A major blemish on ritzy Bountiful Boulevard - a 1/2-mile stretch of dirt and potholes - is slated to be paved within a year.

From its vantage point along the Lake Bonneville shoreline, Bountiful Boulevard presides over south Davis County beginning at 400 North and going southward amidst the imposing LDS temple and large, elegant homes. The Infinitis and Lexuses of east-side residents ply the asphalt, and pedestrians stroll along the sidewalks enjoying a drop-dead view.But then, at 4200 South, the stately thoroughfare suddenly loses its dignity. For about 1/2 mile, the smooth asphalt is replaced by a dirt road complete with rocks, bumps, puddles and mud. Half the road bears the remnants of a long-ago paving attempt, serving more as a host for Volkswagen-size potholes than a facilitator of traffic.

The boulevard continues in this debased fashion to the borders of North Salt Lake, where it is resurrected to its former glory and given a new name: Eagle Ridge Boulevard, maintaining the Eagle-wood area's penchant for all things avian. It makes a final triumphant sweep through the well-to-do area before ending on the south side of Eaglewood Golf Course.

The stretch of dirt road can catch motorists not familiar with the area unawares. A driver barreling along Bountiful Boulevard paying more attention to the scenery than the road could suddenly find himself going over the end of the pavement with a WHAM!, dodging ravenous potholes and wondering whether his transmission has decided to terminate its longstanding and heretofore friendly relationship with the undercarriage.

Nearby residents, especially those in the Eaglewood area, have complained about the stretch for some time now. It dirties and damages their cars, they say, and is unsafe in winter. What's more, school buses that can't negotiate the grade of Eaglewood Drive are forced instead to negotiate the vagaries of "Thunder Road," as residents have dubbed the stretch, without so much as a push-button four-wheel-drive to assist them.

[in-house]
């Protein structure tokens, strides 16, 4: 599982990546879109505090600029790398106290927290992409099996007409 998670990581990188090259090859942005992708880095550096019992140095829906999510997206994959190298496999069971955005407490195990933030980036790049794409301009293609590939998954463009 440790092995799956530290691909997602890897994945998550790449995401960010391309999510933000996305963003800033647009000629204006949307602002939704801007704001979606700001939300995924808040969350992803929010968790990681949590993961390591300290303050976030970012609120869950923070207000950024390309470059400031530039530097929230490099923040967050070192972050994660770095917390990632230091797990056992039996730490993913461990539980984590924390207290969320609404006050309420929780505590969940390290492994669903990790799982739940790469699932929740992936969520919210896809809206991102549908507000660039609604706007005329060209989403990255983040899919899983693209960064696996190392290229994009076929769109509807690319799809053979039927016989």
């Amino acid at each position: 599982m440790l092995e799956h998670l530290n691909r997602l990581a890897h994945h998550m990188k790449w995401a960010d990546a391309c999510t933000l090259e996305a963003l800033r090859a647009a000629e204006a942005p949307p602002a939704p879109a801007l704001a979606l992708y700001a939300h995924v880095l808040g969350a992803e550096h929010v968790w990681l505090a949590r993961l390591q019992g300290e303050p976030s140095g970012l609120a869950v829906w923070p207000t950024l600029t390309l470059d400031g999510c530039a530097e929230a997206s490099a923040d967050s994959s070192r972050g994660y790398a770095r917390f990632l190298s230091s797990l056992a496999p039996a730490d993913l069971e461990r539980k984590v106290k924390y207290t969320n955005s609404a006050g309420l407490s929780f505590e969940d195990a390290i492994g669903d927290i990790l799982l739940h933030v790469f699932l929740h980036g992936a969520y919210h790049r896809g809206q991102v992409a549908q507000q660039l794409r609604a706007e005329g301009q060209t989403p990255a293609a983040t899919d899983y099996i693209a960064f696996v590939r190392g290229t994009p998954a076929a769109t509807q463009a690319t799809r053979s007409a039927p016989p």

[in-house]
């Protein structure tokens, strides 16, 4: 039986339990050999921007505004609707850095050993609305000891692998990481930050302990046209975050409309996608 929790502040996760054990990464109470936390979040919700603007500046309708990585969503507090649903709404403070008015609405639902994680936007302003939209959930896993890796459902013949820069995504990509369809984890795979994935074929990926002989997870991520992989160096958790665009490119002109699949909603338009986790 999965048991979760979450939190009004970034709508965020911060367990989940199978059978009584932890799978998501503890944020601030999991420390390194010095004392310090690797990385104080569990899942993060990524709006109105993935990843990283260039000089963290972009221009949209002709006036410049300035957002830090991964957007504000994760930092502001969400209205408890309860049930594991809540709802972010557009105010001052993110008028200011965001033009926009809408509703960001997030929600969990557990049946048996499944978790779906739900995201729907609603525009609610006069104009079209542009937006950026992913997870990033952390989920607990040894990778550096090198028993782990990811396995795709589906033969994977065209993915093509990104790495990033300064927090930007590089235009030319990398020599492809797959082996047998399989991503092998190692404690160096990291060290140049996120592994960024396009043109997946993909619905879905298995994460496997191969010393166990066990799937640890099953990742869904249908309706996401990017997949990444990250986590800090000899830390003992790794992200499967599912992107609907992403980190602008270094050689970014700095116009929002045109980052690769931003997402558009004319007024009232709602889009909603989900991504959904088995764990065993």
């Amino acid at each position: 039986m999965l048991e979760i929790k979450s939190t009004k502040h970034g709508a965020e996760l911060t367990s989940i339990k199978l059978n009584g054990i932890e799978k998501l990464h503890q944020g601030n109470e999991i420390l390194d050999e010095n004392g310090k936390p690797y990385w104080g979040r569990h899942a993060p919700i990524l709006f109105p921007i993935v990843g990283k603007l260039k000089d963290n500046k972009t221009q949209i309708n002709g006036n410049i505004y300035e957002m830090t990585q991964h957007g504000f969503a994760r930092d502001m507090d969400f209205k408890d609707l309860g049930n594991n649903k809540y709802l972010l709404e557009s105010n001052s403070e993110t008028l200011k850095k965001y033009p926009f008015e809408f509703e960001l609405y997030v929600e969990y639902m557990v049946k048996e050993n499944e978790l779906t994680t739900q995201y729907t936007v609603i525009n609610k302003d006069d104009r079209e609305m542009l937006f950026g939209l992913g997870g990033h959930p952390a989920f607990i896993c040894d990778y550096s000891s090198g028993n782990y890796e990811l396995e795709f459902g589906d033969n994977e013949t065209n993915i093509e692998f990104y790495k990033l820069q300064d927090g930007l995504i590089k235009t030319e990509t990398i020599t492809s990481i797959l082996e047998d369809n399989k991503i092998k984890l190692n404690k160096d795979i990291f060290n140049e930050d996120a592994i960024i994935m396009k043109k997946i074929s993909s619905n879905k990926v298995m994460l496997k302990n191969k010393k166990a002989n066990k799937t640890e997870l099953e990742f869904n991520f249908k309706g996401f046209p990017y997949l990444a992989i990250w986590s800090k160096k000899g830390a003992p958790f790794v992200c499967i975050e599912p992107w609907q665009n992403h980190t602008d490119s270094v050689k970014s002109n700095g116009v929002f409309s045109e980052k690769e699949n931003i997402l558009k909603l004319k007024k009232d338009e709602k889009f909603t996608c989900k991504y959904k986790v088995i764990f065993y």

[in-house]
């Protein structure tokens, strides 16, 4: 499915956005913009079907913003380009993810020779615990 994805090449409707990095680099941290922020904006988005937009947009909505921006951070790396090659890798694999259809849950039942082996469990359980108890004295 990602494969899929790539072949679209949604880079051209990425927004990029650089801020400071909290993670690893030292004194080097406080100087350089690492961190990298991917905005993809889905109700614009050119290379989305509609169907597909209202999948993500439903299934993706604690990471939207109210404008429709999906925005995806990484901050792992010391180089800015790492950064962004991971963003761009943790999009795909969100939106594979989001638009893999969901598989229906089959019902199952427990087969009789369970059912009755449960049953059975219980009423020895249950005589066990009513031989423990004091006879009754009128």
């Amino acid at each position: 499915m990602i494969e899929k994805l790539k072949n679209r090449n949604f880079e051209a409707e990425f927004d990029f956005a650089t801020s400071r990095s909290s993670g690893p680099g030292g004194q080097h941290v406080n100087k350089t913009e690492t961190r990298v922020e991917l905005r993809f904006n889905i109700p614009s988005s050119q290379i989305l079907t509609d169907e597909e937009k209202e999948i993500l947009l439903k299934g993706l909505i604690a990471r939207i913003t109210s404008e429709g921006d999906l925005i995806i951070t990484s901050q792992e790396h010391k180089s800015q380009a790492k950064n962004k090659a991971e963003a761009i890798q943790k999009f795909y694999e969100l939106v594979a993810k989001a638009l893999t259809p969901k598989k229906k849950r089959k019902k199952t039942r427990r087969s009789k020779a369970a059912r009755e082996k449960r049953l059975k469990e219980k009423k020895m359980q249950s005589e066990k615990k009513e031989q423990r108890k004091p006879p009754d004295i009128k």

North Salt Lake can't do anything to improve the road - it's outside their boundaries - and Bountiful city officials point out that the road is on private property, precluding them from making improvements unless they condemn it - an admittedly drastic solution.

A former property owner occasionally fenced off the road to keep drivers from coming through. Each attempt met with failure - people just tore down or forced open the fence and buzzed on through.

"It's actually not even a street," said Bountiful planner Blaine Gehring, "(but) after someone's been using it for so long they feel like it's theirs and they have a right to it."

View Comments

Happily for residents, however, a solution to the Thunder Road problem is at hand. The Boyer Company and others are in the procedural stages of developing the adjacent land and have agreed with the city to install a paved road as part of the first development phase.

A 30-lot subdivision is slated for the west side of the street, with 125 lots planned for the east.

Developers have won approval from the Planning Commission, having resolved various sticking points including the location and financing of a new water tank for the area and annexation of part of the land that was situated in the county. They have yet to receive final approval from the City Council, but that will likely happen soon.

If all goes according to plan, Thunder Road will cease to exist by next fall.

Join the Conversation
Looking for comments?
Find comments in their new home! Click the buttons at the top or within the article to view them — or use the button below for quick access.